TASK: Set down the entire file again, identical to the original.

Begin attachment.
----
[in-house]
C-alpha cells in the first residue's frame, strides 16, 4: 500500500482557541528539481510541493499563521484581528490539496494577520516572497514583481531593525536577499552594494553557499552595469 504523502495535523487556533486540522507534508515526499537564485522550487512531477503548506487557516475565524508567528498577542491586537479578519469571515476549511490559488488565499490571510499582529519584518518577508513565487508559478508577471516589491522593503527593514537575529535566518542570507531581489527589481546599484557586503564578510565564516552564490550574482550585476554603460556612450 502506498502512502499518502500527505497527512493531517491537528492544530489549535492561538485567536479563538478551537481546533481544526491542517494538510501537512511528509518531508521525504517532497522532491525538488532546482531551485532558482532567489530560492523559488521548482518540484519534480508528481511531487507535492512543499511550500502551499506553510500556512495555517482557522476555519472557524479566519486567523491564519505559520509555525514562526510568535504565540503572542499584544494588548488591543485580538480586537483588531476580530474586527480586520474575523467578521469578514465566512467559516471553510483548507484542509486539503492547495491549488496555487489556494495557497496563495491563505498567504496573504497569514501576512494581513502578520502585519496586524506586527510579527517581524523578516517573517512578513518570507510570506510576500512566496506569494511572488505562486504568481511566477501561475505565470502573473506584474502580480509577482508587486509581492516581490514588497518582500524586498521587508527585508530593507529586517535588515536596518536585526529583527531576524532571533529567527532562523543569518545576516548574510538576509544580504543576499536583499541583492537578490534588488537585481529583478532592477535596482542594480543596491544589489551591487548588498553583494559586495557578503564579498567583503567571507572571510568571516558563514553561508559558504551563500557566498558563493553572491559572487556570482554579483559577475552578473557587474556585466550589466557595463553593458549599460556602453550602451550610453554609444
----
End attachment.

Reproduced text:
[in-house]
C-alpha cells in the first residue's frame, strides 16, 4: 500500500482557541528539481510541493499563521484581528490539496494577520516572497514583481531593525536577499552594494553557499552595469 504523502495535523487556533486540522507534508515526499537564485522550487512531477503548506487557516475565524508567528498577542491586537479578519469571515476549511490559488488565499490571510499582529519584518518577508513565487508559478508577471516589491522593503527593514537575529535566518542570507531581489527589481546599484557586503564578510565564516552564490550574482550585476554603460556612450 502506498502512502499518502500527505497527512493531517491537528492544530489549535492561538485567536479563538478551537481546533481544526491542517494538510501537512511528509518531508521525504517532497522532491525538488532546482531551485532558482532567489530560492523559488521548482518540484519534480508528481511531487507535492512543499511550500502551499506553510500556512495555517482557522476555519472557524479566519486567523491564519505559520509555525514562526510568535504565540503572542499584544494588548488591543485580538480586537483588531476580530474586527480586520474575523467578521469578514465566512467559516471553510483548507484542509486539503492547495491549488496555487489556494495557497496563495491563505498567504496573504497569514501576512494581513502578520502585519496586524506586527510579527517581524523578516517573517512578513518570507510570506510576500512566496506569494511572488505562486504568481511566477501561475505565470502573473506584474502580480509577482508587486509581492516581490514588497518582500524586498521587508527585508530593507529586517535588515536596518536585526529583527531576524532571533529567527532562523543569518545576516548574510538576509544580504543576499536583499541583492537578490534588488537585481529583478532592477535596482542594480543596491544589489551591487548588498553583494559586495557578503564579498567583503567571507572571510568571516558563514553561508559558504551563500557566498558563493553572491559572487556570482554579483559577475552578473557587474556585466550589466557595463553593458549599460556602453550602451550610453554609444